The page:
Writing Plot-Focused Erotica

Let’s be honest here, writing erotica is fairly easy. You don’t have to know a lot about writing or even be very good at it. You just have to be good at sex and writing about it. People eat it up for the sex scenes. But if you want to write really good erotica, you have to bring your plot into focus.

Sure 50 Shades of Grey isn’t everyone’s favorite erotica. But you have to admit that E.L. James did something right here. They are still some of my favorite books because of the plot. While there is a lot of sex, there’s a good, strong plot that holds it all together. (MOVIE DEAL, HELLO!)

What To Plot

Honestly, whatever the hell you want to! I’ll give you some tips that I’ve found out over the last couple of years but at the end of the day it’s your story and you can put in whatever you want.

Drama, drama, drama. Everyone loves drama. Whether it’s in the form of two people arguing or actual physical fights, everyone loves to read and watch drama happen. It really draws your readers in. And if there isn’t enough drama or it’s not in the right spots it can make the story drag on. (I know because of the first book I wrote. 🙄 there was drama just in the wrong spots.)

You want to make the book exciting. Make it look like the people in your story are going to have things work out for them but then rip it away before fixing it. That will keep your readers on their toes.

You also want to make sure you get in some of the background story of your character so that your readers can see why your character behaves the way they do.

How To Plot

If you’re new to the writing game you might be asking yourself how the hell to make your erotica plot focused. It’s simple, really. You need to create a plot. (If you are a pantser, that’s okay you can just skip this part.) It might sound intimidating but if you can create a really good plot it will help with your writing. In fact, if you plot everything out (and things can be changed later on) then you won’t forget anything as you continue writing your story.

I find I do a lot better when I have a story plotted because when I don’t write for a couple days, then I can easily go right back to where I left off without having to re-read my story. (WHICH IS A BIG NO-NO TO DO BEFORE EDITING.)

You want to start with the basic idea. 5 or so sentences of the overall plot for the story. A brief description which can then be built. Don’t worry about adding too many details into this section because you’ll get to that next.

It’s also a GREAT idea to think about your word count total and how many words you want to write per chapter (2000-3000 is average for a full-length novel. 1000-2000 is good for a short story) and how many chapters you want to include. You should also make sure to include if you want a prologue or epilogue.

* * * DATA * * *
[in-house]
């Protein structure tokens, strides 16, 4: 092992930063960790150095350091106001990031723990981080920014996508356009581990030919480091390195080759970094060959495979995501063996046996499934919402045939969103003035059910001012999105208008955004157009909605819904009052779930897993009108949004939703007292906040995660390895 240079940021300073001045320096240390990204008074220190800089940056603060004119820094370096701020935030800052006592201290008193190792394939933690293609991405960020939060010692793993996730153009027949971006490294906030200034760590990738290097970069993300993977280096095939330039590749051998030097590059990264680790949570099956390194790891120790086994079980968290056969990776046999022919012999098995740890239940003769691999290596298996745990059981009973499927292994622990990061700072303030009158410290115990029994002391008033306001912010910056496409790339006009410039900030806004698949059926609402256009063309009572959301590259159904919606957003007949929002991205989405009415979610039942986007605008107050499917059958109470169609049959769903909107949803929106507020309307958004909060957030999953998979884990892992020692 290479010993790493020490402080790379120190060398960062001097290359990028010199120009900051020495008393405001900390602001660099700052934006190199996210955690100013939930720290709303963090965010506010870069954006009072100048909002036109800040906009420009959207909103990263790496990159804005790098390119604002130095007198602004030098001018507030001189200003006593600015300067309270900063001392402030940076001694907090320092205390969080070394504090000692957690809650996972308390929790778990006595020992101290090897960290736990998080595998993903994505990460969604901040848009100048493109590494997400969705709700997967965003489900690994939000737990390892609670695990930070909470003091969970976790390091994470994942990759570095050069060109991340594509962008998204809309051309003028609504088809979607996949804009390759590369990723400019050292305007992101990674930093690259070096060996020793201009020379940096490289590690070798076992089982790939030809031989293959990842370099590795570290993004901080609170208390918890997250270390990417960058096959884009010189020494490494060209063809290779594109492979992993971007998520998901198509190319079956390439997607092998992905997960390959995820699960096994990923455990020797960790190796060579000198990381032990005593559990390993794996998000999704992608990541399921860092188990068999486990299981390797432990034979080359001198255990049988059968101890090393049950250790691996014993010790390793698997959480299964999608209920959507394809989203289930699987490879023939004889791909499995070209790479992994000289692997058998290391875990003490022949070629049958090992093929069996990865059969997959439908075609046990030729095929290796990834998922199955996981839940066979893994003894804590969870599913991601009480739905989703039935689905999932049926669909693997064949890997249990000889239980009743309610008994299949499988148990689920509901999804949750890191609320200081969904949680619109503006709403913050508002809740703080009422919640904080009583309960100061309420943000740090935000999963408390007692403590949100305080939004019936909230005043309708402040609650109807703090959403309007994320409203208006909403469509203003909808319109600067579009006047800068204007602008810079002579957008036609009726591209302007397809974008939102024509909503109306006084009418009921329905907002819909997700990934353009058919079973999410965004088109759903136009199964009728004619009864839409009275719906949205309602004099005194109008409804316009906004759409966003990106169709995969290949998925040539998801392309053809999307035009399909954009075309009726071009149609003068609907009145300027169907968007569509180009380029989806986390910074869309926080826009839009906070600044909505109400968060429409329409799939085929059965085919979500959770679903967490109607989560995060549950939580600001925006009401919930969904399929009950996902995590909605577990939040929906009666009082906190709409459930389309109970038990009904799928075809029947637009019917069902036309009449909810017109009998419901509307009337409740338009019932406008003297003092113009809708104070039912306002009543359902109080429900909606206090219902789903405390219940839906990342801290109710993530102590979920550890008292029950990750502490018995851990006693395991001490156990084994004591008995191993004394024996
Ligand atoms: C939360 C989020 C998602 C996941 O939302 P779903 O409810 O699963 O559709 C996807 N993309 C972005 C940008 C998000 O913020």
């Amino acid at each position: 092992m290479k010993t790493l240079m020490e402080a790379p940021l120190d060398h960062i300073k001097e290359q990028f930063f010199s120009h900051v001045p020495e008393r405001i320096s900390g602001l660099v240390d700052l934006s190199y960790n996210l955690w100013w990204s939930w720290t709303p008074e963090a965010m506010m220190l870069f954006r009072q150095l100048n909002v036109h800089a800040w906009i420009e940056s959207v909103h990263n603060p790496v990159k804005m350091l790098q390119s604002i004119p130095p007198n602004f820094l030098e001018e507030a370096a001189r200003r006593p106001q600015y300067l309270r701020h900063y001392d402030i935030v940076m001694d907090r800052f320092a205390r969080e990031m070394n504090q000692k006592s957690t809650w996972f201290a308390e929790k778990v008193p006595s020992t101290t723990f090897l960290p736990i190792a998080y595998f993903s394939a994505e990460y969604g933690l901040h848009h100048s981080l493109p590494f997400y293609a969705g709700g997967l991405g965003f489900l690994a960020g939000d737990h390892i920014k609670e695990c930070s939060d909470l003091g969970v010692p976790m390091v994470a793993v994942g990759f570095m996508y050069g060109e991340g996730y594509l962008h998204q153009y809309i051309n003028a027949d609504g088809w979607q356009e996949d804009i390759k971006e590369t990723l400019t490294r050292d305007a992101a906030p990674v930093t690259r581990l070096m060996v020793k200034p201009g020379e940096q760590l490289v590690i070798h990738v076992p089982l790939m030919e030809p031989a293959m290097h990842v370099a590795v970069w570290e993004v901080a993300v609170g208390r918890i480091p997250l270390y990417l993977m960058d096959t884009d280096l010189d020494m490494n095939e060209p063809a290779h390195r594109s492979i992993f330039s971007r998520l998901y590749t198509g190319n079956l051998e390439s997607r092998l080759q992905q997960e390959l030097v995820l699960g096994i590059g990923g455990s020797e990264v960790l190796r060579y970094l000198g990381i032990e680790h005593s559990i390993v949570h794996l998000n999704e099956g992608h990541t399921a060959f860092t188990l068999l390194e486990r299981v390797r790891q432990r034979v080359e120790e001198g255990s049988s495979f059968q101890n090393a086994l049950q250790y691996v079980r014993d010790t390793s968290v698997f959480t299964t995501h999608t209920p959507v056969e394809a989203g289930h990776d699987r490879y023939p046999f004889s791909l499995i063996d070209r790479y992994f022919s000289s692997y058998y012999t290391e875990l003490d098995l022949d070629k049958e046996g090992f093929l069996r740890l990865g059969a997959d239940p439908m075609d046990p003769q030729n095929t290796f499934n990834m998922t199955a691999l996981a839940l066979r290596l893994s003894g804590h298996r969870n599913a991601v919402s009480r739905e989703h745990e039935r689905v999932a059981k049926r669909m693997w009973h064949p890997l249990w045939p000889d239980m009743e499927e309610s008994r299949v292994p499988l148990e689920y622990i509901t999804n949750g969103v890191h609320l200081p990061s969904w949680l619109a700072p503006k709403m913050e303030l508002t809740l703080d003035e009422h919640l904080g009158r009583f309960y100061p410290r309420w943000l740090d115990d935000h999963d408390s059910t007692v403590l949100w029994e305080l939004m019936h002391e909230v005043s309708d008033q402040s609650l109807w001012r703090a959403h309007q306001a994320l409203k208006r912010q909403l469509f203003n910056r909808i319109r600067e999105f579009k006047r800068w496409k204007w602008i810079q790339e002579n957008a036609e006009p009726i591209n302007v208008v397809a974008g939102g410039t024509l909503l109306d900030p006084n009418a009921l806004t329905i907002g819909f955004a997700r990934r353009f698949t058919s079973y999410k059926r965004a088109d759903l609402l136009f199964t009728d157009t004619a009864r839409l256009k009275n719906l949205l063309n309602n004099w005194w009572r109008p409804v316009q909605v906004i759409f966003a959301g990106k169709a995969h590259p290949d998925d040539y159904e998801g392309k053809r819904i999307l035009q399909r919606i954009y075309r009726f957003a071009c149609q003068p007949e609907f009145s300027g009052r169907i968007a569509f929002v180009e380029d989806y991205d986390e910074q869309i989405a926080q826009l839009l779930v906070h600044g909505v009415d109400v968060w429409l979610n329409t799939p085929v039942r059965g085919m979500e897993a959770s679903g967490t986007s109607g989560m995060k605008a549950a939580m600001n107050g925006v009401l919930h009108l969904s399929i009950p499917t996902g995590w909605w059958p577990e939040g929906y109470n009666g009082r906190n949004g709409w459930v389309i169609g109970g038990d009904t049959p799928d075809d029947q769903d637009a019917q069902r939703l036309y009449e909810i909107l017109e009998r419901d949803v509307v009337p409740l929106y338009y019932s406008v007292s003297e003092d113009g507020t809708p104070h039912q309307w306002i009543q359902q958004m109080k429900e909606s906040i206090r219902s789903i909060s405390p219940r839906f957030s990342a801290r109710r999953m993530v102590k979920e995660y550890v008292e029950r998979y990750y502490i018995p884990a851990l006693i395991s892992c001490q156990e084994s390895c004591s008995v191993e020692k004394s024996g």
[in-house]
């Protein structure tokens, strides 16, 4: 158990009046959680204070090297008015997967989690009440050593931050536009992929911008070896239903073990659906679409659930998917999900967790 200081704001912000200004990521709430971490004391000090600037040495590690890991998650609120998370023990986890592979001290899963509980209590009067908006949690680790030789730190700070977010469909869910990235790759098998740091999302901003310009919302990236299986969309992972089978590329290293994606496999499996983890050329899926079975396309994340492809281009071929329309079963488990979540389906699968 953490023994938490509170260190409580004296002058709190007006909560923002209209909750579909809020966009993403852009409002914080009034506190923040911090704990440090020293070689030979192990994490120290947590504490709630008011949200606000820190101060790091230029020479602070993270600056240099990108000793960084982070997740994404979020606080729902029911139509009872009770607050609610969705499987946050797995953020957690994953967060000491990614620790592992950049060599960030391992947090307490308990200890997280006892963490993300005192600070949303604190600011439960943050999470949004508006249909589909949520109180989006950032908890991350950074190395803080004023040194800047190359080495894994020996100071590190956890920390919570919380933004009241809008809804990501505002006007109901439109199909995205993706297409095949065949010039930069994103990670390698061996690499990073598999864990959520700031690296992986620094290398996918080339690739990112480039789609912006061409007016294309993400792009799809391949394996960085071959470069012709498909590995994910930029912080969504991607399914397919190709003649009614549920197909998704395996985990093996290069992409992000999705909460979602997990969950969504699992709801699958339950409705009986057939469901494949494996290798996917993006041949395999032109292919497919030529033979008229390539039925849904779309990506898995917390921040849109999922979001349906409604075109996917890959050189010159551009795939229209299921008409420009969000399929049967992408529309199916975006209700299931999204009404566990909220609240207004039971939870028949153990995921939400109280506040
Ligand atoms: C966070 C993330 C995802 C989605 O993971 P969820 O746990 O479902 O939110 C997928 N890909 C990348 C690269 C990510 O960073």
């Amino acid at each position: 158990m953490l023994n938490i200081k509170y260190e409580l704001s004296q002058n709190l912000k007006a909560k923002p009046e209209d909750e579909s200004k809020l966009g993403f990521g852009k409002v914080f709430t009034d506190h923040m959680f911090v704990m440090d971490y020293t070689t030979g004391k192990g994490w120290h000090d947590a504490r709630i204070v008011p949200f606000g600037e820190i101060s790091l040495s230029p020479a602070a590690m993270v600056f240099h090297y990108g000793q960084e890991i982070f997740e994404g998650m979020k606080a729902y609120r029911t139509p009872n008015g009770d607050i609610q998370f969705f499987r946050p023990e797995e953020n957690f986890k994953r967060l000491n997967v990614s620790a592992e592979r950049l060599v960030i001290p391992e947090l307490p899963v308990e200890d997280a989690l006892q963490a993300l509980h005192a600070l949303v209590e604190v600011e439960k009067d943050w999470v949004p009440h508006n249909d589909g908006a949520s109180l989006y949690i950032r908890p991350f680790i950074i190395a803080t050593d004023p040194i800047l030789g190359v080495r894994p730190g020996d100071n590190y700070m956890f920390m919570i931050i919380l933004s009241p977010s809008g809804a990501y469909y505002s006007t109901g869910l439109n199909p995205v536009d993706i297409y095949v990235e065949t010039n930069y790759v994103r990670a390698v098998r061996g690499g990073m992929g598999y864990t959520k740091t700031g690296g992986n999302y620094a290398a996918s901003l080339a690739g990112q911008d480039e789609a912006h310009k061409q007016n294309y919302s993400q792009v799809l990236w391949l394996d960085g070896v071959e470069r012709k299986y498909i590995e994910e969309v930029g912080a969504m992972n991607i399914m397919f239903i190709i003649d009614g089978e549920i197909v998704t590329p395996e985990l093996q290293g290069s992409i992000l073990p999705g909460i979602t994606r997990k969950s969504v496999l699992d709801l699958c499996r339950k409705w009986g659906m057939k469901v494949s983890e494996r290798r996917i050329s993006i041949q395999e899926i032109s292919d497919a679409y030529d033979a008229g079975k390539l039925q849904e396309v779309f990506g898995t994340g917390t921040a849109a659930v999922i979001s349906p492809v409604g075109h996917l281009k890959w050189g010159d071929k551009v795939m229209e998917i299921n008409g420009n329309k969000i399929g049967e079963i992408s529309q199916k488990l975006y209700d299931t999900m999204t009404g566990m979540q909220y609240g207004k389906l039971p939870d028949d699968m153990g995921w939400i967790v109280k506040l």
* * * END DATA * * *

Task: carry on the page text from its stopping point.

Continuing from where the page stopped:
After that, you need to come up with your characters. That means every detail about their past and present. Their description, age, job etc. Build your characters and make them strong. They need to be relatable to your readers or at least a fantasy type character that people want to root for. Even if they aren’t a good person, you have to make your reader FEEL something for your characters so make sure to give them a good background story.

Next, you need to figure out the location, and just how many sex scenes you really want to include. Do you want 50% sex? Do you want less so that you can include more drama for your characters? How many will be dream sequences or masturbation scenes?

Now you can really begin your plotting. Start with your first chapter (or prologue if you’re doing one) and think about your opening scene. It should hook the reader right away. Whether it’s sex or some action. From there, go chapter by chapter and write descriptions of what you want to happen each chapter.

Keep in mind the setting/day/time of every chapter. It’ll help the rest of your plot flow better if you keep these things in mind.

Remember that this is all advice and if something I said hasn’t worked for you in the past, everyone writes differently. These are just some things I’ve learned over the last two years. (1.5 years of ghostwriting and plotting experience!)



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